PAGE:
COLUMBUS (WYTV) – One in three children in Ohio is involved in the child support program and according to experts, some of it is outdated and not benefiting children as well as it could be.
Over the past few years, efforts to resolve these issues have failed at the Statehouse. This general assembly, lawmakers are taking another run at updating something that has not changed for over two decades.
The last time the state changed the way child support was determined or enforced was in 1992 — 25 years ago. At that time, they decided to use calculations based on economic data collected between 1980 and 1986.
Think back to that time — how much did things cost?
Child support is determined by how much it costs to raise a child and for more than 20 years, it’s been calculated using outdated data.
The method for the calculations is also flawed, according to Amy Roehrenbeck, the executive director of Ohio Child Support Enforcement Agency Directors Association.
She says the method does not currently take into account the use of credit cards to pay for raising a child, which puts a tremendous burden on low-income earners.
State Senator Bill Beagle is sponsoring a bill that failed in the last general assembly that would change these calculations and method. It would also change who can adjust these things by changing the law from residing in the revised code to being part of the administrative code.
This change would allow the Department of Jobs and Family Services to update the calculations and method without waiting for lawmakers to get a bill passed first.
Senator William Coley also has legislation he has reintroduced this session.
Senate Bill 70 nearly completed its legislative journey last general assembly. It passed the Senate and made it all the way through its House committee. All it needed was to be put up for a vote on the floor of the House, according to Roehrenbeck.
That vote never happened and the bill died as the session came to a close last December.
Roehrenbeck was told the bill wasn’t urgent.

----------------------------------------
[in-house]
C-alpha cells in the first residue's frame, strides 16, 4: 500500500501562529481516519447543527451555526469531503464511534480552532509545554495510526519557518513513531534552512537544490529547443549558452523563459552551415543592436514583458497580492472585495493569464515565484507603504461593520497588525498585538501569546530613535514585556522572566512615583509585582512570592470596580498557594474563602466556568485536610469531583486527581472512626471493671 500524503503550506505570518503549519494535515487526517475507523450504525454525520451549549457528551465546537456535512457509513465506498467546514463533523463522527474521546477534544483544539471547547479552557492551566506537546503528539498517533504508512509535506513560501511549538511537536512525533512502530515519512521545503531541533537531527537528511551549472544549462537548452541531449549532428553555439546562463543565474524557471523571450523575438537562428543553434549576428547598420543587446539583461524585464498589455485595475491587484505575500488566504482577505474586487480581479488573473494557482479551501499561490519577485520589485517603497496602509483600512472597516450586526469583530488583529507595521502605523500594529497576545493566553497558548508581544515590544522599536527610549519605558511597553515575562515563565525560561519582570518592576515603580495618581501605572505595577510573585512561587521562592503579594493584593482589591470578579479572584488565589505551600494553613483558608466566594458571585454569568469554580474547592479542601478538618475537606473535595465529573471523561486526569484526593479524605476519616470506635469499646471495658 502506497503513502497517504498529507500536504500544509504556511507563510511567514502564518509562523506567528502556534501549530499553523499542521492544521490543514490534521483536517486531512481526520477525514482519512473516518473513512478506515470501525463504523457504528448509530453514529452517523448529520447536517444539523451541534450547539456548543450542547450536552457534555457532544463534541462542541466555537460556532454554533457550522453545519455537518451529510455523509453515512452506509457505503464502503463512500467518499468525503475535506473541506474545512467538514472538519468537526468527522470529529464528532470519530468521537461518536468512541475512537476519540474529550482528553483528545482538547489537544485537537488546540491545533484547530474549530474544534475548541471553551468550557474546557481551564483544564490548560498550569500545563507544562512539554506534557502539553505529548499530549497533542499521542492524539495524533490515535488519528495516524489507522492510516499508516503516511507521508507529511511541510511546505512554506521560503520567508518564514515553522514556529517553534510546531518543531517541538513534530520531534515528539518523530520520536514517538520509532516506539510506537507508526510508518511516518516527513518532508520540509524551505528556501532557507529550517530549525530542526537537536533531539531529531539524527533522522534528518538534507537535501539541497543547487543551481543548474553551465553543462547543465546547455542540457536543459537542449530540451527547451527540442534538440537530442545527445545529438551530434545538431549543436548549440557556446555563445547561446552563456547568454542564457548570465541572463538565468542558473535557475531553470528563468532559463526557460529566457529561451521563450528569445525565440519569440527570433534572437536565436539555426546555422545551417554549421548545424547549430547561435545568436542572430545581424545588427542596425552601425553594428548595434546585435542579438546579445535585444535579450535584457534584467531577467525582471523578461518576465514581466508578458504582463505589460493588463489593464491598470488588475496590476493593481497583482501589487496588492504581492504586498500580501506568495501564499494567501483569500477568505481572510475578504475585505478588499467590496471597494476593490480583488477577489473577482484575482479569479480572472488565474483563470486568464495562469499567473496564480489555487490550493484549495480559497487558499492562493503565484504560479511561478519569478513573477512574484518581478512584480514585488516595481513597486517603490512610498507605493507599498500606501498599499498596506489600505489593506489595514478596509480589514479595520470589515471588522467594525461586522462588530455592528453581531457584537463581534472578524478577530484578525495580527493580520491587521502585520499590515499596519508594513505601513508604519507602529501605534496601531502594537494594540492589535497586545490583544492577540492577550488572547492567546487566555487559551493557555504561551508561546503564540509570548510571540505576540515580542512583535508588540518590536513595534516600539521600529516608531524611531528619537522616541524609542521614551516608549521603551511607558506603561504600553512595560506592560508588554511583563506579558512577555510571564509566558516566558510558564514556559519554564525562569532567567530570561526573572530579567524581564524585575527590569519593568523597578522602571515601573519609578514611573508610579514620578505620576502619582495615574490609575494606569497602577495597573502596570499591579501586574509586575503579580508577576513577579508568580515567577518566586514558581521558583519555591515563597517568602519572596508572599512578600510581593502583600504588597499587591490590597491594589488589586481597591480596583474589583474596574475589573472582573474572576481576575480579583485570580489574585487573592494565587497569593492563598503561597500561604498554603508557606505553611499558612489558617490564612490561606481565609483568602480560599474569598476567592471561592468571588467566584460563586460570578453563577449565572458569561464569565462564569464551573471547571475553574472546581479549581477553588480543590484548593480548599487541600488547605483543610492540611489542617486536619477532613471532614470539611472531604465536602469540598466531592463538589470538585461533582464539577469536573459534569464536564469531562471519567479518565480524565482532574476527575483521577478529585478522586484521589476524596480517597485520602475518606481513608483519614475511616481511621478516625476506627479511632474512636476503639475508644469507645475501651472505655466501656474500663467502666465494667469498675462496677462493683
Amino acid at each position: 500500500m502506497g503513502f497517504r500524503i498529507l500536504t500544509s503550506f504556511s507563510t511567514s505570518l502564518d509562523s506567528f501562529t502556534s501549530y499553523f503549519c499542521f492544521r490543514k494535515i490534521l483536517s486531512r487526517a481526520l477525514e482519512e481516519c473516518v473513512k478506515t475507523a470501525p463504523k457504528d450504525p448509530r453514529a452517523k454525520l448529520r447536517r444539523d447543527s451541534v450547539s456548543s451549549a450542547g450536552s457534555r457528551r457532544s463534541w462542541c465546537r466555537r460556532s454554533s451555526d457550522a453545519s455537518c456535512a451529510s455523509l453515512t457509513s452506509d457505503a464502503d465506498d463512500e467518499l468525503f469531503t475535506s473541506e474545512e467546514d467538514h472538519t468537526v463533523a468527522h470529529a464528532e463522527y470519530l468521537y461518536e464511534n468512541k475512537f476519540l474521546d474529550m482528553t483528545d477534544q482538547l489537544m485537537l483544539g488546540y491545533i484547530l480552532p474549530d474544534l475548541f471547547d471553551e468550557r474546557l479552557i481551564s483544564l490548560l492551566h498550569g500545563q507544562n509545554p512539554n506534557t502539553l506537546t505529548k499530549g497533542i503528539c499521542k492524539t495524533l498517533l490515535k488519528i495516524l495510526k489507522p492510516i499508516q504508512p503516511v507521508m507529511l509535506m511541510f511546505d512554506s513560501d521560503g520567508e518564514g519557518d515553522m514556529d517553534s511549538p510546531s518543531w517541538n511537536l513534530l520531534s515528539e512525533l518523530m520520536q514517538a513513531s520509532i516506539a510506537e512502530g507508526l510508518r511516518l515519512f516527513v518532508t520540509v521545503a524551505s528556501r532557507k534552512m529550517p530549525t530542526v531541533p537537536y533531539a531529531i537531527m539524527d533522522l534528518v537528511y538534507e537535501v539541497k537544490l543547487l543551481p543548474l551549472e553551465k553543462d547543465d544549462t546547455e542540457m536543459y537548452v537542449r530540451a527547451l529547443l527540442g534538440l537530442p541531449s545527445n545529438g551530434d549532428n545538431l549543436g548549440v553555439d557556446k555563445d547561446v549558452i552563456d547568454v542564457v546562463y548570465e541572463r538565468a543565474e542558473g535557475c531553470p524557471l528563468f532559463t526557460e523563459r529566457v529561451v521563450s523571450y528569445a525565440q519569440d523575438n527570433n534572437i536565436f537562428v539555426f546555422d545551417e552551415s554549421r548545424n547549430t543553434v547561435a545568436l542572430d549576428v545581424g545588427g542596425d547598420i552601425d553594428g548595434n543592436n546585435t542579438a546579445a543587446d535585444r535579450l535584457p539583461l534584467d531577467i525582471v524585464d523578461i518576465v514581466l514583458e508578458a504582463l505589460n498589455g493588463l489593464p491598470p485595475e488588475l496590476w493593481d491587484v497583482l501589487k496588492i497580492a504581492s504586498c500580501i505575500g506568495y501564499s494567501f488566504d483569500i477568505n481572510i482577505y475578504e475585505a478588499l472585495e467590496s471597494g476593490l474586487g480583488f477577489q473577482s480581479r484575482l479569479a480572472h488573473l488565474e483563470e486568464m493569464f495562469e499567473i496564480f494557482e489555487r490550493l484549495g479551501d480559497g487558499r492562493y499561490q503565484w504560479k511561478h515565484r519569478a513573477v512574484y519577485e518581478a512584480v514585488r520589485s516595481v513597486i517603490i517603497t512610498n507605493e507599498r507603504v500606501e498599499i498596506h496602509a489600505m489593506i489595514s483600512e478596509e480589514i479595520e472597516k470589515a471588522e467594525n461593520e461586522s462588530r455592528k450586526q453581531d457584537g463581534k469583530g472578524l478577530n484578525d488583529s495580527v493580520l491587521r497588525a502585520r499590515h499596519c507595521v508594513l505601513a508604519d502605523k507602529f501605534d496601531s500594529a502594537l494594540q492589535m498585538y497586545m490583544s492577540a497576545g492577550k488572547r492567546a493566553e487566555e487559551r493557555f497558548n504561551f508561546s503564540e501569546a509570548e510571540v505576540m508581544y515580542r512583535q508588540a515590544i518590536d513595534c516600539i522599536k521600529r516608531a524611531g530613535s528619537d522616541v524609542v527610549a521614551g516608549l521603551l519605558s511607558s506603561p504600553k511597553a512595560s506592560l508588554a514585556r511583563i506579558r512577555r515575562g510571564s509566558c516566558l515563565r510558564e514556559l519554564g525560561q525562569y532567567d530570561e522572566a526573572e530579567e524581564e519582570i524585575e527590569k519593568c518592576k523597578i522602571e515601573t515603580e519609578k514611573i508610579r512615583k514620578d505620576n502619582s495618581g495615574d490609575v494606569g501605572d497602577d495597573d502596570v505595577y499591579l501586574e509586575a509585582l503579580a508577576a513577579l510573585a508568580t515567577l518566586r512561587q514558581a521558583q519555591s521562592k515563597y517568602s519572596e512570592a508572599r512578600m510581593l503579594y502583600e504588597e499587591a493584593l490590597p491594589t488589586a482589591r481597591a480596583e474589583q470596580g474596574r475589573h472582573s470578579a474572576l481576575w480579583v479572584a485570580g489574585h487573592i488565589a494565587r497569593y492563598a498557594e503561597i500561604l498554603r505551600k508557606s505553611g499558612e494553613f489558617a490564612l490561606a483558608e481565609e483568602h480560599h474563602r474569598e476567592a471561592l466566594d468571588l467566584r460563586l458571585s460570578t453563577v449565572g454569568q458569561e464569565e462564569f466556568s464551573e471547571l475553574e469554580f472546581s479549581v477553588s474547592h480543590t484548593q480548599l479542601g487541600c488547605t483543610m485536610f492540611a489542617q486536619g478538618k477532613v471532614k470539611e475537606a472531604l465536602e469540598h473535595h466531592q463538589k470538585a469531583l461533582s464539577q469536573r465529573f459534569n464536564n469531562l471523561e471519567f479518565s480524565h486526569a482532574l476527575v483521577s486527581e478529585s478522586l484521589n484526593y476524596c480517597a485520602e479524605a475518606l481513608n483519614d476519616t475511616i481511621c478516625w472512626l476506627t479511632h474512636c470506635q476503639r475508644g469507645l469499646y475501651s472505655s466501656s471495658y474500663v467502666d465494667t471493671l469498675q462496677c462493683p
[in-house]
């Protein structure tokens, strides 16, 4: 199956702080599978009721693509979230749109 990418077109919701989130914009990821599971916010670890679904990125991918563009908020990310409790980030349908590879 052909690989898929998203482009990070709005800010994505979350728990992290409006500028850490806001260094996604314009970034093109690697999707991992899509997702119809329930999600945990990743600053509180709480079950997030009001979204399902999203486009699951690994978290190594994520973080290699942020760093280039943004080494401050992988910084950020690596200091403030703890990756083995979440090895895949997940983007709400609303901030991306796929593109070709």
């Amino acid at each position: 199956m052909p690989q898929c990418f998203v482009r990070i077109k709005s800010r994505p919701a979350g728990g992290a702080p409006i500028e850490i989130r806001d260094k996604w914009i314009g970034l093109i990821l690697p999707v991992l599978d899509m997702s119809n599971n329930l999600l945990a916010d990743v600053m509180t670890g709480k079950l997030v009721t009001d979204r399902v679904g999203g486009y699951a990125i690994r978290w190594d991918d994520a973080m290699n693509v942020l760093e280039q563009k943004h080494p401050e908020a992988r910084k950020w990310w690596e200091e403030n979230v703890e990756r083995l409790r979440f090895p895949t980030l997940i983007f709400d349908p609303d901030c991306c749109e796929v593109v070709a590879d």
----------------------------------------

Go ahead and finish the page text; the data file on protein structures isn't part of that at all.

Senate Bill 70 would streamline the administrative functions of child support enforcement.
There are ten major functions it addresses, most of which save families time and money by not forcing them to go to court to resolve issues.
For instance, because of the way the law is currently written, the enforcement agency cannot order a mother to pay child support. It has to go to court and a judge has to do that, all because the law only allows the enforcement agency to order men to pay.
“It is urgent for us,” Roehrenbeck said. “We think that it is high time for us to make these overdue and necessary changes to modernize our child support program.”
She isn’t alone. Senator Beagle called out his fellow lawmakers as well.
“Many of us campaign on not kicking issues down the road and we campaign on making the tough choices, and this is one of those times where we have to make those difficult choices,” he said.
With the changes Beagle’s bill would make, it is possible for some low-income earners to end up being ordered to pay less in child support than they would have been if no changes were made.
Roehrenbeck said that isn’t necessarily a bad thing. Only 30 percent of people in that low-income category are currently paying their child support.
The thought process is by making it less of a financial burden, they will be more likely to pay.
Because each case has too many variables to estimate how the change would affect things specifically, overall, Roehrenbeck believes the changes will be for the better.
Additionally, none of the changes SB 125 makes would affect anyone who is currently paying child support until their case is up for modification.
SB 125 is up for a possible vote in the Senate committee it was assigned to on Tuesday. SB 70 is scheduled for a hearing in the committee it was assigned to on Wednesday.